How to Rig a Pilot Ladder

  • A pilot ladder required to be capable of covering the whole length from the point of access to the water level.
  • The height from water level is informed to the bridge by the port control or the pilot himself depending on the height of the pilot vessel.
  • The top portion or head of the pilot ladders should be secured at the strongest point of the vessel.
  • The pilot ladder should be positioned and secured so that it is clear of any discharges from the ship, with a parallel body length of the ship and as far as practicable within the halfway length (mid-ship) of the ship.
  • All steps of the pilot ladder should rest firmly against the ship side. In certain ships, where constructional features such as fenders or rubbing band prevent the implementation of the above safety features, special arrangements are to be made for safe embarkation and disembarkation.
  • Two man ropes should be rigged along the side of the pilot ladder if requested.
  • During the night, the whole length of the pilot ladder, point access should be well illuminated.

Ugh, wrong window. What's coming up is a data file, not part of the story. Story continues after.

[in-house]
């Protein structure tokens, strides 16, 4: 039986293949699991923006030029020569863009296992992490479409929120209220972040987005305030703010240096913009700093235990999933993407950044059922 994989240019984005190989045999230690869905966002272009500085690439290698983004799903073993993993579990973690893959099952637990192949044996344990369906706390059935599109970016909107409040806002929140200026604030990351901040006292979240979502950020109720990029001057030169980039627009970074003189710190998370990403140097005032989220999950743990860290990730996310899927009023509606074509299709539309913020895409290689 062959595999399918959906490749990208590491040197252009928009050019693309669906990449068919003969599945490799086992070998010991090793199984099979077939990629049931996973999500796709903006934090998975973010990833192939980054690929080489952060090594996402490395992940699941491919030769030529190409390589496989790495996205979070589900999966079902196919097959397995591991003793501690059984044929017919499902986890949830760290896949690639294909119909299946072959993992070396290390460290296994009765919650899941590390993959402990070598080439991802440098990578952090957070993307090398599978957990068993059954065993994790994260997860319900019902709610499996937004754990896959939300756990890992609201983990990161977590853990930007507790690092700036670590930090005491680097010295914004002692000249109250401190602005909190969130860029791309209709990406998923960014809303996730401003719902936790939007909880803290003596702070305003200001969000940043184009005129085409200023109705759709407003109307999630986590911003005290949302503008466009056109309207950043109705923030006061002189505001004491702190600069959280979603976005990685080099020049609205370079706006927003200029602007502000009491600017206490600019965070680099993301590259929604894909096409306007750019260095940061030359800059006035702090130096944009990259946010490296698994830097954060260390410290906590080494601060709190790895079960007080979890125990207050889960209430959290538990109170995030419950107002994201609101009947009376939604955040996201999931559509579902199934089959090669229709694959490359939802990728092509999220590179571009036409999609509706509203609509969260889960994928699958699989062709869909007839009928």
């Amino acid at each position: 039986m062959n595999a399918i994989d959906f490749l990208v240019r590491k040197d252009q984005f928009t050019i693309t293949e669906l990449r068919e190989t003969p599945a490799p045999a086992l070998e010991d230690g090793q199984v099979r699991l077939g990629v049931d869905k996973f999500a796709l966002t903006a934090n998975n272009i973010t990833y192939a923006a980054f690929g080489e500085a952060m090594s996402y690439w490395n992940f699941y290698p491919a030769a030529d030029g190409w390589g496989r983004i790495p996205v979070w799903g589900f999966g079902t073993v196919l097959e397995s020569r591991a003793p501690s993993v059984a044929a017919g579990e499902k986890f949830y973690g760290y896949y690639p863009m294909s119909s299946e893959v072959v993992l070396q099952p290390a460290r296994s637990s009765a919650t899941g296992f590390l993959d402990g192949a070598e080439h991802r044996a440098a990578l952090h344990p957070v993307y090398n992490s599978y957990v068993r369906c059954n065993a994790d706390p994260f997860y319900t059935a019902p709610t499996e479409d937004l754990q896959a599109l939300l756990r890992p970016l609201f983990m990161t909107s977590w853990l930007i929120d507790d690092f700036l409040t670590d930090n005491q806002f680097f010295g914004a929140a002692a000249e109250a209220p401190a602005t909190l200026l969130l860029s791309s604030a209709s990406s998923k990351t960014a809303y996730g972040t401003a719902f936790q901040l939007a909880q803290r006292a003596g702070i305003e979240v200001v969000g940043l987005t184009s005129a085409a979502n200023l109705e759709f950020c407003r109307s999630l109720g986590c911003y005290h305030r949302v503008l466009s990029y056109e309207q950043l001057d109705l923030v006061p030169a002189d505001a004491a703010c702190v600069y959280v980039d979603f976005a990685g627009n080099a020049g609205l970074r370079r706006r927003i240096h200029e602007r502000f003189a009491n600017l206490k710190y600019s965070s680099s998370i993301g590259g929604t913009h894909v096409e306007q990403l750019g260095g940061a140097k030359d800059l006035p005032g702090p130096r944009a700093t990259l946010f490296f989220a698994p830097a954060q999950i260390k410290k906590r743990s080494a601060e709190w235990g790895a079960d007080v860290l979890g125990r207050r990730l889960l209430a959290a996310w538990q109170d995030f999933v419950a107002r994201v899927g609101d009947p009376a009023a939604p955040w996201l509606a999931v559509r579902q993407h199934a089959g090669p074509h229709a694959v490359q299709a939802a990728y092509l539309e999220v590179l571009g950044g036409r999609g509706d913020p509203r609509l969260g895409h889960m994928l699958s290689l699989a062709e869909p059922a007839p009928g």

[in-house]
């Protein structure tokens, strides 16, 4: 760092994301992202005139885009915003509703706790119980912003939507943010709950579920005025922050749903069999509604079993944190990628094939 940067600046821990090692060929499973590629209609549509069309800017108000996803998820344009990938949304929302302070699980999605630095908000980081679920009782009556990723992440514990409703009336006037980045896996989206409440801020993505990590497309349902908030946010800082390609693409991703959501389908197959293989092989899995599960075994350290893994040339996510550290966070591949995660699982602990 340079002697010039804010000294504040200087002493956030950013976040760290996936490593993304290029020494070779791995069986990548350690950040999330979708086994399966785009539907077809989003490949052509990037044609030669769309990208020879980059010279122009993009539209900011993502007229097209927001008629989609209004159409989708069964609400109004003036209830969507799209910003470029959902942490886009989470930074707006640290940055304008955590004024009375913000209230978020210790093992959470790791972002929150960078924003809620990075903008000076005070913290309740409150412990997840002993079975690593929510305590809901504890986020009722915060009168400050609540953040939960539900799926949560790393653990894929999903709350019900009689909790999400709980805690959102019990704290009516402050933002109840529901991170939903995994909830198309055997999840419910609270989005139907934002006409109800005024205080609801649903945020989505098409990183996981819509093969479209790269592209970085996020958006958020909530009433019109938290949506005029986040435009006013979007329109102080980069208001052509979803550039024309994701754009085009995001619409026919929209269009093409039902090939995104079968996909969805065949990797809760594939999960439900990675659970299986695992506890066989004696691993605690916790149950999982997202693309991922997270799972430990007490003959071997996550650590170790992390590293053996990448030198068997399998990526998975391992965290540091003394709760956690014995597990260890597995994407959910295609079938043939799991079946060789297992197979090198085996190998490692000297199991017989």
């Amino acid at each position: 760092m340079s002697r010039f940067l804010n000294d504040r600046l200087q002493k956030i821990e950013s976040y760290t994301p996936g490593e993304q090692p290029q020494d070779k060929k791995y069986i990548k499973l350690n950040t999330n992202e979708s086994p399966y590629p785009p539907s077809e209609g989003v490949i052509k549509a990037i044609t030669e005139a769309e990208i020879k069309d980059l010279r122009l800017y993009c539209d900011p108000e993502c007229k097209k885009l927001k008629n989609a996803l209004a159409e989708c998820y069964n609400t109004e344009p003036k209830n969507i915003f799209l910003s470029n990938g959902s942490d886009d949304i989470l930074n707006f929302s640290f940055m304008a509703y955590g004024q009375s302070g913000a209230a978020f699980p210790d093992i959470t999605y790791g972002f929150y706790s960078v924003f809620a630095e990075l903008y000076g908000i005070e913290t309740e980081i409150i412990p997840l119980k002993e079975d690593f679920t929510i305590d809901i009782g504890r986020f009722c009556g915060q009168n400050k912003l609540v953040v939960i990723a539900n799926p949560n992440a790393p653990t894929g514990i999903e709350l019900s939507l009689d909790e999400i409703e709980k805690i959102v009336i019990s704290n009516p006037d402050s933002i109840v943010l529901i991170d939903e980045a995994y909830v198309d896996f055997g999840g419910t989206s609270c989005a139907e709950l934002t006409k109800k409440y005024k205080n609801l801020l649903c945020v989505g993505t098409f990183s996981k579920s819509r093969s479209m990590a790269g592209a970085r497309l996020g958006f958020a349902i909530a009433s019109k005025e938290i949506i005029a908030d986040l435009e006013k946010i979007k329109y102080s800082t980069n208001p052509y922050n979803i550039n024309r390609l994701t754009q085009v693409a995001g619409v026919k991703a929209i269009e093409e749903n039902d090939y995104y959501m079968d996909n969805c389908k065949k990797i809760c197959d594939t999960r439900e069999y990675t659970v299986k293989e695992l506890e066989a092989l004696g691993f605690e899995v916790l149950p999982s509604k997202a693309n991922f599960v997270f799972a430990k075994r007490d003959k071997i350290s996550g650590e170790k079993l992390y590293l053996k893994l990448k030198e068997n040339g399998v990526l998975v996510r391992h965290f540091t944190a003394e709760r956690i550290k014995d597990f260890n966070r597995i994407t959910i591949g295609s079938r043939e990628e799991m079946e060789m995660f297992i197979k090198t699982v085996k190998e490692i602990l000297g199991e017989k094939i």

A life buoy with self-igniting light and a heaving line should be kept ready.
  • Proper communication between pilot station and bridge.
  • Proper lighting at pilot ladder.
  • Ladder must be properly secured with the ship side
    Pilot ladder rigged as per VTIS  or pilot instructions
  • Ladder should be oil or grease free
  • Lifebuoy with light must standby at pilot station

Combination Ladder

When ACCOMMODATION LADDERS USED IN CONJUNCTION WITH PILOT LADDERS, such arrangement is called as “Combination Ladder”. It may refer to either rig, where the lower platform of the accommodation ladder is fitted with a trapdoor to allow “through” rigging of the pilot ladder (thus permitting the pilot to safely transfer to the platform or to deck), or a more simple step over arrangement where the pilot ladder is rigged beside the lower platform.